Background: To utilize fully a schizophrenia endophenotype in gene search and subsequent neurobiological studies, it is critical that the precise underlying physiologic deficit is identified. Abnormality in smooth pursuit eye movements is one of the endophenotypes of schizophrenia. The precise nature of the abnormality is unknown. Previous work has shown a reduced predictive pursuit response to a briefly masked (i.e., invisible) moving object in schizophrenia. However, the overt awareness of target removal can confound the measurement.
Methods: This study employed a novel method that covertly stabilized the moving target image onto the fovea. The foveal stabilization was implemented after the target on a monitor had oscillated at least for one cycle and near the change of direction when the eye velocity momentarily reached zero. Thus, the subsequent pursuit eye movements were completely predictive and internally driven. Eye velocity during this foveally stabilized smooth pursuit was compared among schizophrenia patients (n = 45), their unaffected first-degree relatives (n = 42), and healthy comparison subjects (n = 22).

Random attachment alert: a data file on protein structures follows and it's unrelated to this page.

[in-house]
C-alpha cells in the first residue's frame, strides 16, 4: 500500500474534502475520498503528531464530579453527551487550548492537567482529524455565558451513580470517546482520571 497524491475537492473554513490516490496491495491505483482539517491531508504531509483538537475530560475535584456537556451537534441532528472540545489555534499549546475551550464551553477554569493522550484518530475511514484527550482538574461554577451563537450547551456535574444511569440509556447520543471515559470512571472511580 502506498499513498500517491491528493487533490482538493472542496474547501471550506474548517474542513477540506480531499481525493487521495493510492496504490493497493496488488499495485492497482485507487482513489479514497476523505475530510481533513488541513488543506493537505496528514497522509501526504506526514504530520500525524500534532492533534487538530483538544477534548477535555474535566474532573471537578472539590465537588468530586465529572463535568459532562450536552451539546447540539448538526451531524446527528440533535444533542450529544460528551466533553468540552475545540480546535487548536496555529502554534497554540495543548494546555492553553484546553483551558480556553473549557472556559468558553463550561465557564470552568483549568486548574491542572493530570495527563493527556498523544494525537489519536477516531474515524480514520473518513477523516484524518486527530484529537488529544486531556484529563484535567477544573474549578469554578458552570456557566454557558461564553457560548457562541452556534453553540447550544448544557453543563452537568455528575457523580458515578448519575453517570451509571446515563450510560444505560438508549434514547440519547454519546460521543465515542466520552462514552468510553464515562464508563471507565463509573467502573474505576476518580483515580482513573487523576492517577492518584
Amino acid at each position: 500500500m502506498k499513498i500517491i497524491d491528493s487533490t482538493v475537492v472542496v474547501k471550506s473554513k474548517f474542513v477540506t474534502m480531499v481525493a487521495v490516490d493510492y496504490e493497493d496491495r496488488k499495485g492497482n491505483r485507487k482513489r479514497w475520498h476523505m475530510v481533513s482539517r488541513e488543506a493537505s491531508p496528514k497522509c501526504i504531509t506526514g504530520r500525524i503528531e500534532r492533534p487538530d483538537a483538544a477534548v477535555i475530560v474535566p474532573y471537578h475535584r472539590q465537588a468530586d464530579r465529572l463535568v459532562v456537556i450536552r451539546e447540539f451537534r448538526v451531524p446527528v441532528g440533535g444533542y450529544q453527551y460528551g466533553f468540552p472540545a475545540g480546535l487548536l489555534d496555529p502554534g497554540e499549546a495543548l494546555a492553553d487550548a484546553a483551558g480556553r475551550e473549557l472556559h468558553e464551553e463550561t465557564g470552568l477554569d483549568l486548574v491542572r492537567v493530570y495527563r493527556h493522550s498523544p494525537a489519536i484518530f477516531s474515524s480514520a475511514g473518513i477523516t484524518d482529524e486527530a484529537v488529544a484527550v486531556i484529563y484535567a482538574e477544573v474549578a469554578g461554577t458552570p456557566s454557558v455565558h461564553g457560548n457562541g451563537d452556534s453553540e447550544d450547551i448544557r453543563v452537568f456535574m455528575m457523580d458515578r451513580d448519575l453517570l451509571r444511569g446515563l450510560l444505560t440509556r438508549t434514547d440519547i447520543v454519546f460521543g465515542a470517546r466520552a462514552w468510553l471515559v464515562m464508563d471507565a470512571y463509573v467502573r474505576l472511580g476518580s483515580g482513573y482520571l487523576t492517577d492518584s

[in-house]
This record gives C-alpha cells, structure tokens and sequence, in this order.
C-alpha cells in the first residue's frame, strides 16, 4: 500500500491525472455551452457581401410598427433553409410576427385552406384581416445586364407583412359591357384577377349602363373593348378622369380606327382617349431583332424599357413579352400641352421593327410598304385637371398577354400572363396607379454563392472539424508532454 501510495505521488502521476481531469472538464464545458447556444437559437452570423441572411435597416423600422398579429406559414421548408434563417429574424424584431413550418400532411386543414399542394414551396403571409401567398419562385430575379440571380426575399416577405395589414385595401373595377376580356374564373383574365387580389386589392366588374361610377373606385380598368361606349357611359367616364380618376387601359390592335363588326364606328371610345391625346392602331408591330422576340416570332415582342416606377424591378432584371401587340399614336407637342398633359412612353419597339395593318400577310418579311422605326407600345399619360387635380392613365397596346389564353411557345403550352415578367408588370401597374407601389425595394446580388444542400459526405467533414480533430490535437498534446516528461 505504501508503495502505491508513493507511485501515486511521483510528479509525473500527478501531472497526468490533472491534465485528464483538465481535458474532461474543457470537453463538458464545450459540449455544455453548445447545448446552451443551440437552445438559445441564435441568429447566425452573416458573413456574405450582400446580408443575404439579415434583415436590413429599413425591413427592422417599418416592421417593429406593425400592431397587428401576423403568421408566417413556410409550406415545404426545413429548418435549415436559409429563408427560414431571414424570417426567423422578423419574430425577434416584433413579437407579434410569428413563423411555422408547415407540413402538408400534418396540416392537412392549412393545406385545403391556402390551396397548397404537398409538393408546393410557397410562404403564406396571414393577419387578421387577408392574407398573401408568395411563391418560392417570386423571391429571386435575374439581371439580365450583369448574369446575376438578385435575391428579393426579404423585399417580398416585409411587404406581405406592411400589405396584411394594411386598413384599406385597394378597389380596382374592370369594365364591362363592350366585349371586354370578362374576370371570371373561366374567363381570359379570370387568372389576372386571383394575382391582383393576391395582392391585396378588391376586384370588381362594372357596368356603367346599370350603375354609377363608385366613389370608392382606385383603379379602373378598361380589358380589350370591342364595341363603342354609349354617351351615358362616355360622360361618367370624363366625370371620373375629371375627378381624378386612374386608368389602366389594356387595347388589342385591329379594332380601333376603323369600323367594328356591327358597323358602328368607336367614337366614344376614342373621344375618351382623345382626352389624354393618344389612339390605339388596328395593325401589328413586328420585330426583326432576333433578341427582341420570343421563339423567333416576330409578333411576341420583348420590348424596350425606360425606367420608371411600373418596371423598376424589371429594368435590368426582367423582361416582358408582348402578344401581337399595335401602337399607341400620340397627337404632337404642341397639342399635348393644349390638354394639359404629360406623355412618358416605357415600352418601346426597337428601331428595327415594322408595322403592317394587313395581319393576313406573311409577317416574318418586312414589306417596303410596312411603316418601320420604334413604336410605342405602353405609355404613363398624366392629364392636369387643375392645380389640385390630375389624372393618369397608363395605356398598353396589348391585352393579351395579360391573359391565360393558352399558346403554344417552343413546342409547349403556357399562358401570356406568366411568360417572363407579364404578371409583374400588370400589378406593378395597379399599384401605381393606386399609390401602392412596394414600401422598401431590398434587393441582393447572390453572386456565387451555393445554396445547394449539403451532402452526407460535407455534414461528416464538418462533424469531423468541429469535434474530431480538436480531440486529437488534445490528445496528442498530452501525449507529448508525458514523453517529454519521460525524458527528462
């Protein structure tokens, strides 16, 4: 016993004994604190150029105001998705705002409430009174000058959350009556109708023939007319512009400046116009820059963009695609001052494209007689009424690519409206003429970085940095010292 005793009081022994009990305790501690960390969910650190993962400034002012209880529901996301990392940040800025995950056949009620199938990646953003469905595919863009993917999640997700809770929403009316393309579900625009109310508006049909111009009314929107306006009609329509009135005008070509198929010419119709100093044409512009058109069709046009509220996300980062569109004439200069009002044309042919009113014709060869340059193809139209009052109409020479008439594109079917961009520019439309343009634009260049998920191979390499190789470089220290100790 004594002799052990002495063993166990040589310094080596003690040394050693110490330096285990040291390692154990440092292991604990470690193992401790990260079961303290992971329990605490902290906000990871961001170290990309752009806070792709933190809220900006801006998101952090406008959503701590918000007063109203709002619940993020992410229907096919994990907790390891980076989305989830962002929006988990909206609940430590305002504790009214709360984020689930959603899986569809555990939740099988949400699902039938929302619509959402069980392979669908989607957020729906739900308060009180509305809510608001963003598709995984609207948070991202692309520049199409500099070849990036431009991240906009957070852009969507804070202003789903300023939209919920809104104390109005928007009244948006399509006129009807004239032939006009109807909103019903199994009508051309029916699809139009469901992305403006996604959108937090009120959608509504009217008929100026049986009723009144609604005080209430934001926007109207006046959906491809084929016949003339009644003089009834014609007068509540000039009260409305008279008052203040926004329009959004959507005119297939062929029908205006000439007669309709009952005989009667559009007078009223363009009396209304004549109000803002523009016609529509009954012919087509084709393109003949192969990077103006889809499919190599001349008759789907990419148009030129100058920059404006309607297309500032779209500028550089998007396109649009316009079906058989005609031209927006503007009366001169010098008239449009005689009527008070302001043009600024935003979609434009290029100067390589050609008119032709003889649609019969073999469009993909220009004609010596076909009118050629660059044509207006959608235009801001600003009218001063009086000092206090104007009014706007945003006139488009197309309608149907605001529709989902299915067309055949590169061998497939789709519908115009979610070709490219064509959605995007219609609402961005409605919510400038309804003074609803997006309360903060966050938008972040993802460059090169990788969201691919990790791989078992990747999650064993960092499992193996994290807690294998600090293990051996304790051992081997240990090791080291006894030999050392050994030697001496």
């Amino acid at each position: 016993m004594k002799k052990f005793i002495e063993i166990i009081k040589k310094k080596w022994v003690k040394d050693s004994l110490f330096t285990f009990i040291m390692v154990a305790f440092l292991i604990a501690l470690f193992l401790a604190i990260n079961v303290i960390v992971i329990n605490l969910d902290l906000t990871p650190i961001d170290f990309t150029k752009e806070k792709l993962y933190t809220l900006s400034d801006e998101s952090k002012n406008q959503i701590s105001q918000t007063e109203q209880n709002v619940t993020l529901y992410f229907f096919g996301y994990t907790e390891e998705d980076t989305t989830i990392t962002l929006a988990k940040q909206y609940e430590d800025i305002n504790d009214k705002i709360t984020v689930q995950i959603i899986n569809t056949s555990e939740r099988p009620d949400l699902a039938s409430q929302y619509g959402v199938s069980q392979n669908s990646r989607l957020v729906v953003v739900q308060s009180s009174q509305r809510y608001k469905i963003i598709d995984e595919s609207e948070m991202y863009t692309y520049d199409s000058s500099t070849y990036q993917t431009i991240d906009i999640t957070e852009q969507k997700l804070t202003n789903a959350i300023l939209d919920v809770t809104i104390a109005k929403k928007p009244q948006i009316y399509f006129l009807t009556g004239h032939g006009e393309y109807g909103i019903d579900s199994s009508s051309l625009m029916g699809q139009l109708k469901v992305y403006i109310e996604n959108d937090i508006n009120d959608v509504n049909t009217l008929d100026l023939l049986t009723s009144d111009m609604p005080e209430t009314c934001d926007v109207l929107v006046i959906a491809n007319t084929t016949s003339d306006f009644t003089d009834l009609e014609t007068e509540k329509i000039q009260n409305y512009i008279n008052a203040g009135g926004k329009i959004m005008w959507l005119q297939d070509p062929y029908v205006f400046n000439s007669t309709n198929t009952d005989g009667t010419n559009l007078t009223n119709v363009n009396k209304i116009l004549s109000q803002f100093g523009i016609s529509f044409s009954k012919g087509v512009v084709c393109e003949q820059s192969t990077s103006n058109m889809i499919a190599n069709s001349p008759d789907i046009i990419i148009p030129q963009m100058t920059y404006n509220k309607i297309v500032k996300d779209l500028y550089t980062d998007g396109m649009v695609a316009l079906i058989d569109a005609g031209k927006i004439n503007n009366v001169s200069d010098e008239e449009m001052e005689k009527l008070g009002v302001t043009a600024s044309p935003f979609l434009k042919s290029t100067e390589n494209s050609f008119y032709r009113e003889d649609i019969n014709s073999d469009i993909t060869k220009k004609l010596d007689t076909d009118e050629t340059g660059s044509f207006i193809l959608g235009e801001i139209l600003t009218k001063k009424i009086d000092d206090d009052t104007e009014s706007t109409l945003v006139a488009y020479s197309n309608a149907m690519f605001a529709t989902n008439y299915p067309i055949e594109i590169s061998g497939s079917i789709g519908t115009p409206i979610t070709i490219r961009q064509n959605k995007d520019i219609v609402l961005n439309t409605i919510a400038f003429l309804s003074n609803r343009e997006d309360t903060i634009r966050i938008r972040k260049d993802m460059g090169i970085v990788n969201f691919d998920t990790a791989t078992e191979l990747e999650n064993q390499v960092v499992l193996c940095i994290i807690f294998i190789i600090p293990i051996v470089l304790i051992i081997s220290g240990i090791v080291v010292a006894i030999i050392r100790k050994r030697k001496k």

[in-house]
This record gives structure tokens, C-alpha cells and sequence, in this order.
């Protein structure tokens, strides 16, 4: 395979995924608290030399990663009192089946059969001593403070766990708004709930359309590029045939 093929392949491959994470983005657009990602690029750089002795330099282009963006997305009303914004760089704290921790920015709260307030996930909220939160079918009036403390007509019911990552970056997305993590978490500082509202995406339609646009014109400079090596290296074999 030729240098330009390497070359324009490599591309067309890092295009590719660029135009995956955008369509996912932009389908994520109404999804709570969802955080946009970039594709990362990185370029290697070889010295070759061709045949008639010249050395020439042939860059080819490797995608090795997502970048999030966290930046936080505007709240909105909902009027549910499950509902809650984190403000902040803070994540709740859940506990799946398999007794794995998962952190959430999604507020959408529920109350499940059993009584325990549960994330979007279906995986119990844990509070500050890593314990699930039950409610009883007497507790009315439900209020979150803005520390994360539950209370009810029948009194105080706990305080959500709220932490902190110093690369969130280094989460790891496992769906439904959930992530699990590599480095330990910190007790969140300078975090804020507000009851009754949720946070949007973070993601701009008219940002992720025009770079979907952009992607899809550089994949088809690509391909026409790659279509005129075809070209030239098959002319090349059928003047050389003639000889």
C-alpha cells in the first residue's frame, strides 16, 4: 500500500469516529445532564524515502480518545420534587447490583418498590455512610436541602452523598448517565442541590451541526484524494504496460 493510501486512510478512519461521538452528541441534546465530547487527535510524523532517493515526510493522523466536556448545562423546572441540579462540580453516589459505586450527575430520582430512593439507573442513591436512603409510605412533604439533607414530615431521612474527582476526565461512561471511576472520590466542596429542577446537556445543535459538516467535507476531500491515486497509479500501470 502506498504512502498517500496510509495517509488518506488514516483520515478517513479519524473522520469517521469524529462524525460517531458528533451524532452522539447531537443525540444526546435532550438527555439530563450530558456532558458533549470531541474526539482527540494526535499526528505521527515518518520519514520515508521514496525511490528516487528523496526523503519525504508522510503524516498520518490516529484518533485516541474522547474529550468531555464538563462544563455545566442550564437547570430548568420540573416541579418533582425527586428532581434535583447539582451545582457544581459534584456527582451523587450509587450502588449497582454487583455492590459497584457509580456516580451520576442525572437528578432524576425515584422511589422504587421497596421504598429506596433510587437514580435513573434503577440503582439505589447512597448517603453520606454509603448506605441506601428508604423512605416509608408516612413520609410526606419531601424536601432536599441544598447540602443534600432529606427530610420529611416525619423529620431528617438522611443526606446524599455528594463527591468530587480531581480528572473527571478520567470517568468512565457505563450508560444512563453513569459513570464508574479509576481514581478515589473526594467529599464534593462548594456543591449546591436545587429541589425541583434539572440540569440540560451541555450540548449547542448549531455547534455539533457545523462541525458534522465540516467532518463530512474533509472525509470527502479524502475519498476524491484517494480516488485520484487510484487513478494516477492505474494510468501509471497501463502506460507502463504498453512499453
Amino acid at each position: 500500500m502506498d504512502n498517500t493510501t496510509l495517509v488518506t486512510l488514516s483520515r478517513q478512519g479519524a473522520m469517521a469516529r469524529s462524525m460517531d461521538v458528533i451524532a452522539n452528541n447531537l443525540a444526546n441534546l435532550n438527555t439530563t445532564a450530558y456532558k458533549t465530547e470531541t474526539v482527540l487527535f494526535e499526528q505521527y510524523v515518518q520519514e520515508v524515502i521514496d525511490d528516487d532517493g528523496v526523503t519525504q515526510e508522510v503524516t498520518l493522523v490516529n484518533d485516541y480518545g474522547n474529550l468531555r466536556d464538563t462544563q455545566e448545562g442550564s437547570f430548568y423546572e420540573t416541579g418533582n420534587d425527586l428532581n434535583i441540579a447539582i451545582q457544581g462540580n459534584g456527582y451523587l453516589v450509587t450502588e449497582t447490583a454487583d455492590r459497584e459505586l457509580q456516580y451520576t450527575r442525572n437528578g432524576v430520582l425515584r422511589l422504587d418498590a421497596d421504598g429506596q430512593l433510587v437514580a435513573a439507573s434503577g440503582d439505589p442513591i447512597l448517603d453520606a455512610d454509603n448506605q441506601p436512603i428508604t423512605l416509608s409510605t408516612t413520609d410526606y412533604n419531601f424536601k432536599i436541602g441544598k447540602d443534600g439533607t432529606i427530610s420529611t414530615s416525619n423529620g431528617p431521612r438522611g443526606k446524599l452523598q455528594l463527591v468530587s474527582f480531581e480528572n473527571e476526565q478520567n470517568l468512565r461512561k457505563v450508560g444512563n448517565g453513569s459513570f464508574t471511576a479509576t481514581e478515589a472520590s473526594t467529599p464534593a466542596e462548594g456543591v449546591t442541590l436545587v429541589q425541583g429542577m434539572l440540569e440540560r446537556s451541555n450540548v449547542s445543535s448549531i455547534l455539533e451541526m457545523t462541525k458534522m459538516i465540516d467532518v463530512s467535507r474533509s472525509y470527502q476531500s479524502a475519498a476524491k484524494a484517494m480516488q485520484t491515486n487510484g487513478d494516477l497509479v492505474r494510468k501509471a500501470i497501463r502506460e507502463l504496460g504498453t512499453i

Results: Schizophrenia patients and their unaffected relatives performed similarly and both had substantially reduced predictive pursuit acceleration and velocity under the foveally stabilized condition.
Conclusions: These findings show that inability to maintain internal representation of the target motion or integration of such information into a predictive response may be the specific brain deficit indexed by the smooth pursuit endophenotype in schizophrenia. Similar performance between patients and unaffected relatives suggests that the refined predictive pursuit measure may index a less complex genetic origin of the eye-tracking deficits in schizophrenia families.